I ran across the definition of Old Fogy the other day and realized that I was now a charter member of the club. How could this have happened? There I was, only yesterday, in my 30s-activist, rabble rouser, defender of unpopular causes. And now, at 80? If I hear one more 13 year old telling me how I have ruined the planet and destroyed her future, I will do something that has serious legal consequences.
The definition of an old fogey is “a derogatory term often used to refer to older or elderly people who are no longer act in current socially-acceptable ways or who are not aware of what is hip but instead who are out of touch with contemporary thought and activities. The term can also be used to describe a younger person to imply that they are acting old and no fun.”
While I have not yet taken to yelling at kids to “stay off the damn lawn”, it is clear that I have taken to behaving in a currently socially unacceptable way without one bit of remorse.
I’m hopeless at hip, and while I am not so far gone as to think that hip is something that either aches or needs to be replaced, my musical tastes are firmly rooted in the 60’s (I wonder if Michael ever did get that blasted boat docked); believe that Mash was the last television show worth watching; couldn’t identify any modern movie stars that came onto the radar after George Clooney; and was grateful to be able to watch All in the Family before the Politically Correct nonsense became de rigeur.
I don’t understand folks who never read a newspaper or listen to news other than Entertainment Tonight. I have never watched an episode of Friends (so tuning into the latest reunion seemed pointless) or The Simpsons. And where on earth did they find that scrawny little runt to play James Bond? Ian Flemming must be spinning in his grave.
When I was teaching adults, it was not unusual to find blank looks and puzzlement when I used some phrases or references that clearly predated their age or education. Now I find myself in that same predicament. Not only do they seem to have a vocabulary that is incomprehensible, but they talk so damn fast I don’t know what they are saying, let alone understand it. Context is not a lot of help either. I keep seeing the word “bae” in print, as in “He’s my bae.”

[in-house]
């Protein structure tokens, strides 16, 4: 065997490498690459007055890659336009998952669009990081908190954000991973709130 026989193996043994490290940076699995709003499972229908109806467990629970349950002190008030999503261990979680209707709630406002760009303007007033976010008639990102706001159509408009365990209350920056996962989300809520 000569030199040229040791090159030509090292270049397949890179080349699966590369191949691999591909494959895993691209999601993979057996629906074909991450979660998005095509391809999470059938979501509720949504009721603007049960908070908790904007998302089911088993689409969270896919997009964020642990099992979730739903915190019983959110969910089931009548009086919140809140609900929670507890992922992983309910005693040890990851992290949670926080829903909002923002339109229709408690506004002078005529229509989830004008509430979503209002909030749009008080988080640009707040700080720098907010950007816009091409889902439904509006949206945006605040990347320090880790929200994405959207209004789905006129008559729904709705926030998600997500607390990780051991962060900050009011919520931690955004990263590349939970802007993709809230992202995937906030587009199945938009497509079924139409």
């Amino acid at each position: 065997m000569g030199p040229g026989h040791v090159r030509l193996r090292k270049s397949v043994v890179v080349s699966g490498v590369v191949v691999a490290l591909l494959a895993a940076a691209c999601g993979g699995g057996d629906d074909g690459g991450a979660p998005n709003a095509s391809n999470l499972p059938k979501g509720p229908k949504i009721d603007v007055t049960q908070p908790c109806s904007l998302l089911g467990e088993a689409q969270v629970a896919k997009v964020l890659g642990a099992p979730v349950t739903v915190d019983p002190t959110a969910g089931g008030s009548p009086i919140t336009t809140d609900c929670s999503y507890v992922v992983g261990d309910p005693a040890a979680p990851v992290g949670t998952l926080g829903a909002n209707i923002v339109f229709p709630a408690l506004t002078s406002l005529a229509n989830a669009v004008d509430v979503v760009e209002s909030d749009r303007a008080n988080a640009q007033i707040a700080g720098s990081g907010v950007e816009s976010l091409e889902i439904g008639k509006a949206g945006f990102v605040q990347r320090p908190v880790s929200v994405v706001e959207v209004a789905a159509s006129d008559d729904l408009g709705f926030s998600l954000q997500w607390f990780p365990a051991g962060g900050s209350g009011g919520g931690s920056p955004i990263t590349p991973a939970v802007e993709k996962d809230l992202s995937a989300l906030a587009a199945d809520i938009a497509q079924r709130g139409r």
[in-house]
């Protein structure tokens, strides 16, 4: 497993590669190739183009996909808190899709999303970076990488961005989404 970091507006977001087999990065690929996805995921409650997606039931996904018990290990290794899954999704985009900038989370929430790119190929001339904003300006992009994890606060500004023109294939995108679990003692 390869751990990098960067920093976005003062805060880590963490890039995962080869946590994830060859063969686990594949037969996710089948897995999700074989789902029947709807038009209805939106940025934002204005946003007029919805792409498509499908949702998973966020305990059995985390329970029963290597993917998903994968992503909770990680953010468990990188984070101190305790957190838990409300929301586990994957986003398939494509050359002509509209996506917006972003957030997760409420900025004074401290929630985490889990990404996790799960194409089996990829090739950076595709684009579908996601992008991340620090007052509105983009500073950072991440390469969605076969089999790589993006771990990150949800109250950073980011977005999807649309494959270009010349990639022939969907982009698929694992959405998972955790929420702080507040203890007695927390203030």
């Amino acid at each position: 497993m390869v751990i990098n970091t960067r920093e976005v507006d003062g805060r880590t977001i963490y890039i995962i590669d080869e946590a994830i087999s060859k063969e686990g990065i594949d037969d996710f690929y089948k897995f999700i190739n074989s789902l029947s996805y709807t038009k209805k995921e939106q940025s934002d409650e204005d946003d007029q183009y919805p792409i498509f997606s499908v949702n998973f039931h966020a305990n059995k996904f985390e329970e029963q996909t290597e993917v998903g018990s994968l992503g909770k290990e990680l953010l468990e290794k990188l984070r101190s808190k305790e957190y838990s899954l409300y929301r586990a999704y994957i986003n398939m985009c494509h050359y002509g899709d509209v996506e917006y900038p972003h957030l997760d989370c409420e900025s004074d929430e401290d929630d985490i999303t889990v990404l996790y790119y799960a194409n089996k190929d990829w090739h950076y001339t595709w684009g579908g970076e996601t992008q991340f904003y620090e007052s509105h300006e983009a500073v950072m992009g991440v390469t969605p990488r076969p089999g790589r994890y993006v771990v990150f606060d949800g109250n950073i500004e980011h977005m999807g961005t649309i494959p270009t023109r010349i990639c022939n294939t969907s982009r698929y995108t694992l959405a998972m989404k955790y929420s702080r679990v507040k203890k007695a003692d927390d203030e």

To be honest, it was surprising to realize that I was now a member of the Old Fogy Consortium. I always considered myself as one of the people marketers defined as early adopters. I was early in for such things as Lasik eye therapy, and any new technology, although I will admit now that I was slow to buy a fax machine. I figured that it cost $4.05 to send a fax to Toronto. “It doesn’t cost that much” protested a friend. “Sure it does” I replied. “5 cents for the fax and $4.00 for the follow up phone call to see if it arrived.” And who, I ask you, uses a fax machine today? Old Fogies, that’s who.
Most young adults think their parents are Old Fogies. They see us set in our ways and unwilling to change. Have supper at 7:30? Don’t be ridiculous!. We’ll eat at 5. We have always eaten at 5. Air conditioning? Whadda ya need air conditioning for? Just open a window.
But it seems to me that in order to truly be an Old Fogy you also have to be cranky.
How do you know if you may be turning into an Old Fogy?
1. Everything invented after 1970 annoys the hell out of you.
2. You listen to CBC radio
3. While listening to CBC you find yourself shouting “That’s stupid”.
4. There are some topics your kids will no longer discuss with you.
5. You wonder when singing was replaced by screaming in songs.
6. You wonder why all action movies are shot in the dark.
7. You can’t work the programmable thermostat and simply put on a sweater when you get cold.
8. You clip coupons and then redeem them at the busiest time at the grocery store.
9. You constantly complain about the government but keep voting for the same party.
10. You know you’re not getting old. It’s just that people are talking too softly, print size in books has been reduced, and you’re not napping, just resting your eyes.
by Pat Pitsel